By Janet Hilliker
For myself, the part of Northern Yearly Meeting (NYM) annual sessions that I treasure most is the presentations by the children. At almost the end of the sessions, after three days of Meeting for Business, we are thrilled by the energy and ingenuity of the various songs or skits or art by the kids. This year, one older age group passed the microphone all along the line. Usually, one person said one word, then passed the mike on, creating an extended sentence. However, there was one exuberant child who blurted out several words each time she had the mike. As a reflection of the various personalities, some shy and some not so, this delighted and impressed me.
Like many Quaker meetings, Milwaukee is aging. Many in our meeting do not have children in this birth through teen age range. Some do have grandchildren, but they may live far away. Our joy as we observe the kids in our meeting fulfills a real human need we have to be part of an inter-generational community. Children bring spontaneity, creativity, and freshness to our experiences.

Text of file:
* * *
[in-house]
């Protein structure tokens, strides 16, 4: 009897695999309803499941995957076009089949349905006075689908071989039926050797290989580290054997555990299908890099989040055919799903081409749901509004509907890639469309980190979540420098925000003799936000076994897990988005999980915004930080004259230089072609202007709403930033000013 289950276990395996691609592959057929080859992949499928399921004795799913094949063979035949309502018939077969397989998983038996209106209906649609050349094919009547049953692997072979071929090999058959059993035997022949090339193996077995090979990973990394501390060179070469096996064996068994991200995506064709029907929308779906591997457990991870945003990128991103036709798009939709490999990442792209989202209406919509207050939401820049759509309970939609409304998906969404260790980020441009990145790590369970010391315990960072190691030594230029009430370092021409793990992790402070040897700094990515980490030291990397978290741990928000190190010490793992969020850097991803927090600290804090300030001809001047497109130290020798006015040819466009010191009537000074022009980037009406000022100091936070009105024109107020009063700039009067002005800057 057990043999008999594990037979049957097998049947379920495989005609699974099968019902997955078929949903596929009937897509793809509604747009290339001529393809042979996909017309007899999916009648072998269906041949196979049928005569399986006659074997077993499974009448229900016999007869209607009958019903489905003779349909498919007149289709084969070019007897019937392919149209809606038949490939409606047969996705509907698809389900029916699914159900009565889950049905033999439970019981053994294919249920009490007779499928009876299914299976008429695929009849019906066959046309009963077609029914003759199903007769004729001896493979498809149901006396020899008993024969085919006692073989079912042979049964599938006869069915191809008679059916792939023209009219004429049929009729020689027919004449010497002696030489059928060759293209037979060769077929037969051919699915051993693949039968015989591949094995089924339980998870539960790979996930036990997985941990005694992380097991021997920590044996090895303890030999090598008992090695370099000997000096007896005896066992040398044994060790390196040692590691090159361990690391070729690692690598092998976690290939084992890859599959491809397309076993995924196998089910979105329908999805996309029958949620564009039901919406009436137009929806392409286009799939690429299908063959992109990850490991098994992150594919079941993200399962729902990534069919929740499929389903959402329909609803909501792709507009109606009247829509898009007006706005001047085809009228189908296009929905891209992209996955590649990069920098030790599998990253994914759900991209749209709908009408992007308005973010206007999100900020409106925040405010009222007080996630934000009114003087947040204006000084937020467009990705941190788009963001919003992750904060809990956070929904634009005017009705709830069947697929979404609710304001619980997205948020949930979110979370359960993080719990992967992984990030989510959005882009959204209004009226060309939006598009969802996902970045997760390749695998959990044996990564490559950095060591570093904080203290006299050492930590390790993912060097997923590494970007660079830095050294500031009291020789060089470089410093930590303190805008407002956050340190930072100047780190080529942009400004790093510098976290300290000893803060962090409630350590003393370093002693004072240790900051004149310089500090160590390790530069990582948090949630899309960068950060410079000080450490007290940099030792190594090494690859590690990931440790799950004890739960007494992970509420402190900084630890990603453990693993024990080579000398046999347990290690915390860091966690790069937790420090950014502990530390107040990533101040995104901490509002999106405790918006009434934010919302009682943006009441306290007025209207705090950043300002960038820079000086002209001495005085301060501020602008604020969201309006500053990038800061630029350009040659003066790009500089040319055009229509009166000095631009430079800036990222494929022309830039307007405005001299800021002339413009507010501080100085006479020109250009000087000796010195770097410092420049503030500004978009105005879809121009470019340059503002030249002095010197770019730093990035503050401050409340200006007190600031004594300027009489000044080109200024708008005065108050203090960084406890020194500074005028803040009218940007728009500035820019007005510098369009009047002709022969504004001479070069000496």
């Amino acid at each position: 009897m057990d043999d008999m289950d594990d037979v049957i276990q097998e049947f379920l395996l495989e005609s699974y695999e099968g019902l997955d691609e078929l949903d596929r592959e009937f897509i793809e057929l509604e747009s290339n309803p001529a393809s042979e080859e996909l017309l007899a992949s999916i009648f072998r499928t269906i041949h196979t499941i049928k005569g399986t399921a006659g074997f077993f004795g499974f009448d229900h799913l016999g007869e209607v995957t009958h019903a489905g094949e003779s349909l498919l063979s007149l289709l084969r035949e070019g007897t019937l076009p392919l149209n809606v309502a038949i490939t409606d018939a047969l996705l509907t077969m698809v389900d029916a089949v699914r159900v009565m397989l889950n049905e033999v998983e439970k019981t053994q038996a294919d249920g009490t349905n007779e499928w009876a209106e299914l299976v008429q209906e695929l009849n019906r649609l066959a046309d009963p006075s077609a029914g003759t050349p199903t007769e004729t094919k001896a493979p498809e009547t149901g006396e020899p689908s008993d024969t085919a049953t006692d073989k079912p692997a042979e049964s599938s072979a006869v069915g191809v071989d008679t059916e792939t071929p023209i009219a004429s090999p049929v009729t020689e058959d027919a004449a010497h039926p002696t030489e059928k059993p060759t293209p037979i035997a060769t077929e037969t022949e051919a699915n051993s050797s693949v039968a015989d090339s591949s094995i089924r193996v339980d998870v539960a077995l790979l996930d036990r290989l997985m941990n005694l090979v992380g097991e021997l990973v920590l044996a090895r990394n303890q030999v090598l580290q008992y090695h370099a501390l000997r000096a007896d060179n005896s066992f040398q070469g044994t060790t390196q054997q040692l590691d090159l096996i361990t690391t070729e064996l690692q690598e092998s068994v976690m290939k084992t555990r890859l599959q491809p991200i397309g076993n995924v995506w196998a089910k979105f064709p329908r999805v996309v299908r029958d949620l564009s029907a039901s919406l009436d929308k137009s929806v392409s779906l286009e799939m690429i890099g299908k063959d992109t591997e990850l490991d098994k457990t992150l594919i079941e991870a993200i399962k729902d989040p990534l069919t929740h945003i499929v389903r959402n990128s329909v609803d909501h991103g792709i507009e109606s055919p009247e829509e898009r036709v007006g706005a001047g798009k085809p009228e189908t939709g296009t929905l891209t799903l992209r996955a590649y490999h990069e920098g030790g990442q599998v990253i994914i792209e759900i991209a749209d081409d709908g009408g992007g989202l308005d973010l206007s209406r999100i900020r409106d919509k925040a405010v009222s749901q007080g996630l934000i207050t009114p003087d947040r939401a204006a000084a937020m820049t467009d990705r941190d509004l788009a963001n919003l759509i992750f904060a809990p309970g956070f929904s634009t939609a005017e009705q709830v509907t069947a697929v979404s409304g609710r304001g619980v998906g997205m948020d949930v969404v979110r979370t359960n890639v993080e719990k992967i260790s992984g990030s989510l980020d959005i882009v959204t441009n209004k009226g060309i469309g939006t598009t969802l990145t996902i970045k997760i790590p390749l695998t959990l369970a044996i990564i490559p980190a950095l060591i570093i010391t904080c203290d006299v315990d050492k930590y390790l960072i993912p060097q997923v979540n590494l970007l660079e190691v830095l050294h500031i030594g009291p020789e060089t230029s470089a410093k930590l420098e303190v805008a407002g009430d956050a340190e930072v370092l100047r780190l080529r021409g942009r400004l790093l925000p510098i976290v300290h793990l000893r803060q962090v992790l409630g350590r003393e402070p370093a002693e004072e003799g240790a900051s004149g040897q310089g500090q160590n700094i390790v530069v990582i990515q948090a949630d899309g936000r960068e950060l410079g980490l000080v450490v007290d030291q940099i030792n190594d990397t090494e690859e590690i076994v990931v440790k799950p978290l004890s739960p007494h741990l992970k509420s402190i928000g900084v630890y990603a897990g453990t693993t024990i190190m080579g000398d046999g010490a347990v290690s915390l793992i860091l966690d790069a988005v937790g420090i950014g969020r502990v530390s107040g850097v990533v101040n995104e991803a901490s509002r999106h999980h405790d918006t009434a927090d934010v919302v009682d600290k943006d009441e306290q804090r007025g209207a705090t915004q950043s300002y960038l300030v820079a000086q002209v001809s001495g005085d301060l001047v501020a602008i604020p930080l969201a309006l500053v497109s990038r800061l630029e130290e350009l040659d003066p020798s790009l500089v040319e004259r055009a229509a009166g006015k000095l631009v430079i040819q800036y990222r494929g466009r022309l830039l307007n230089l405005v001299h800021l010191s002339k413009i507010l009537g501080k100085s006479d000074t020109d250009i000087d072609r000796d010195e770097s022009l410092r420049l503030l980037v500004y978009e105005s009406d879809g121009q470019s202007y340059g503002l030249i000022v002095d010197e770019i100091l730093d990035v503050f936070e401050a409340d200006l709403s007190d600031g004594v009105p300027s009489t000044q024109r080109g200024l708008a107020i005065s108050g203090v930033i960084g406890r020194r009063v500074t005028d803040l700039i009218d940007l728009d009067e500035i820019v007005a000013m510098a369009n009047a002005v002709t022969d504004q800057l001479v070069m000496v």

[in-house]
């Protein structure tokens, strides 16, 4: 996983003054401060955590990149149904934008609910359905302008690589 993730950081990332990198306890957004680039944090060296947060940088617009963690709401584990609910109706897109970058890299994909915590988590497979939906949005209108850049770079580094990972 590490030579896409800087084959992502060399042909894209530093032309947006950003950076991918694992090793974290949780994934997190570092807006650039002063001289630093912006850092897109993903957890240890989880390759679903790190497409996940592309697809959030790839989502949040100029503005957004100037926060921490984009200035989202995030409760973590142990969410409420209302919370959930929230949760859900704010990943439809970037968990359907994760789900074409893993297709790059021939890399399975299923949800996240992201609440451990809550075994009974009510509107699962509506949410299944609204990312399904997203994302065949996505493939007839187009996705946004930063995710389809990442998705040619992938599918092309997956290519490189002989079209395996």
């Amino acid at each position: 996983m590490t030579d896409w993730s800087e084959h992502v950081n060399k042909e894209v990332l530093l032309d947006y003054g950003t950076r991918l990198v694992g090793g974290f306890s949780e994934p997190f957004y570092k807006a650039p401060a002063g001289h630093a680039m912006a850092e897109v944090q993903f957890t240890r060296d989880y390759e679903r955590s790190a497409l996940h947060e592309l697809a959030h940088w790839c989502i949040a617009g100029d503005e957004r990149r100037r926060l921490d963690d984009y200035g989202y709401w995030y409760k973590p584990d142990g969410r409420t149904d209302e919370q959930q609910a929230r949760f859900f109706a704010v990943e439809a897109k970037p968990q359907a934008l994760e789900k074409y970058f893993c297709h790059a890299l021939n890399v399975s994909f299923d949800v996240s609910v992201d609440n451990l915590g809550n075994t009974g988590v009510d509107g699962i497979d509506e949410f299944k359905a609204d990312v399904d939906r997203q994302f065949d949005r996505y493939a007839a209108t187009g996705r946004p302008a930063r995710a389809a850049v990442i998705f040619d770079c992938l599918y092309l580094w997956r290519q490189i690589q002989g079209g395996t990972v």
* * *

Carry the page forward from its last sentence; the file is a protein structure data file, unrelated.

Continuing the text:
Within Milwaukee meeting, we are blessed to have energetic adults who are inspired to guide our young people. Friends often express gratitude that the children are involved; a good example is the recent Mother’s Day Pancake Brunch. A few skilled people are paid by our meeting to guide First Day School or provide care for the youngest.
Children are our future. In the past, we have been clear about asking parents if they needed child care to attend Meeting for Business, Adult Religious Education, or another event. Lately that request has been less consistent.
When families are new to Meeting, we welcome them verbally during the introduction circle. I sometimes wonder how smoothly new people (of all ages) are integrated into our community.
How do we support and empower children and their families?